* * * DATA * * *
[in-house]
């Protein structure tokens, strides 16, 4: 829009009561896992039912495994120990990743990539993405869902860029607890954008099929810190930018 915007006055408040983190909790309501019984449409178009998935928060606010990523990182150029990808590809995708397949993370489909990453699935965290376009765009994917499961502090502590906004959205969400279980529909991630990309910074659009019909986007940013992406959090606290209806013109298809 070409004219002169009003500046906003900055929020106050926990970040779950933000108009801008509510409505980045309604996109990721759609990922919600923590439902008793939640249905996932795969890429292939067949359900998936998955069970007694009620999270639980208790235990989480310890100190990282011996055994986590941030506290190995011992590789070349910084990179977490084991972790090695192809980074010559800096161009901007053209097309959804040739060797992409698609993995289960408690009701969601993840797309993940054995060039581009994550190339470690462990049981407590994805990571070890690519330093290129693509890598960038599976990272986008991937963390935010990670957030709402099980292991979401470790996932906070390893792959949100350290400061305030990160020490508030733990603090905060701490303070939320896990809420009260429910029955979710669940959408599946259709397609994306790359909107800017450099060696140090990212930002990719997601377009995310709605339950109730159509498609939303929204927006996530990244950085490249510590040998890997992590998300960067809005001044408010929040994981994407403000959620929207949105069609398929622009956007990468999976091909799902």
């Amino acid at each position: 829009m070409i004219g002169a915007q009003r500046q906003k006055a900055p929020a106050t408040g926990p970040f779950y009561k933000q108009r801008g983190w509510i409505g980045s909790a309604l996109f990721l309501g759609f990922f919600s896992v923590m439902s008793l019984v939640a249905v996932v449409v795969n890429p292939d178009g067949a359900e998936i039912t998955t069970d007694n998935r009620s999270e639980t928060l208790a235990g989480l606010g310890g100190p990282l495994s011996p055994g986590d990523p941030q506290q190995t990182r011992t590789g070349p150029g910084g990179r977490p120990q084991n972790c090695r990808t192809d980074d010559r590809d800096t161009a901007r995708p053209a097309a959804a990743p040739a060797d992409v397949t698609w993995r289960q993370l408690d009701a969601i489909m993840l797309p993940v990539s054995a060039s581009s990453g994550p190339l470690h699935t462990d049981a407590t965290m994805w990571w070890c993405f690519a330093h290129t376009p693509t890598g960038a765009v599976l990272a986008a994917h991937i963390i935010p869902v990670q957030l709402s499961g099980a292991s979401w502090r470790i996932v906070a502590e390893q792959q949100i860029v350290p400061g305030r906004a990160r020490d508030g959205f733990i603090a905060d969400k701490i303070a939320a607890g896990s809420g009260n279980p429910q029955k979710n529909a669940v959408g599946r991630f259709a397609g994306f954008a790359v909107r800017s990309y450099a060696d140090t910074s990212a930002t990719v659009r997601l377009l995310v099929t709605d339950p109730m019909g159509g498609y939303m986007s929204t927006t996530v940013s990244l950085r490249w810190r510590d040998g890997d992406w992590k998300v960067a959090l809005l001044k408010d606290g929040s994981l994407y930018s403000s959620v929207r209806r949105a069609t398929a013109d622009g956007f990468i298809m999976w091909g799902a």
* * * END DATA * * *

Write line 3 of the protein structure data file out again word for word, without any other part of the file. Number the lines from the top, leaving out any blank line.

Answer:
């Amino acid at each position: 829009m070409i004219g002169a915007q009003r500046q906003k006055a900055p929020a106050t408040g926990p970040f779950y009561k933000q108009r801008g983190w509510i409505g980045s909790a309604l996109f990721l309501g759609f990922f919600s896992v923590m439902s008793l019984v939640a249905v996932v449409v795969n890429p292939d178009g067949a359900e998936i039912t998955t069970d007694n998935r009620s999270e639980t928060l208790a235990g989480l606010g310890g100190p990282l495994s011996p055994g986590d990523p941030q506290q190995t990182r011992t590789g070349p150029g910084g990179r977490p120990q084991n972790c090695r990808t192809d980074d010559r590809d800096t161009a901007r995708p053209a097309a959804a990743p040739a060797d992409v397949t698609w993995r289960q993370l408690d009701a969601i489909m993840l797309p993940v990539s054995a060039s581009s990453g994550p190339l470690h699935t462990d049981a407590t965290m994805w990571w070890c993405f690519a330093h290129t376009p693509t890598g960038a765009v599976l990272a986008a994917h991937i963390i935010p869902v990670q957030l709402s499961g099980a292991s979401w502090r470790i996932v906070a502590e390893q792959q949100i860029v350290p400061g305030r906004a990160r020490d508030g959205f733990i603090a905060d969400k701490i303070a939320a607890g896990s809420g009260n279980p429910q029955k979710n529909a669940v959408g599946r991630f259709a397609g994306f954008a790359v909107r800017s990309y450099a060696d140090t910074s990212a930002t990719v659009r997601l377009l995310v099929t709605d339950p109730m019909g159509g498609y939303m986007s929204t927006t996530v940013s990244l950085r490249w810190r510590d040998g890997d992406w992590k998300v960067a959090l809005l001044k408010d606290g929040s994981l994407y930018s403000s959620v929207r209806r949105a069609t398929a013109d622009g956007f990468i298809m999976w091909g799902a």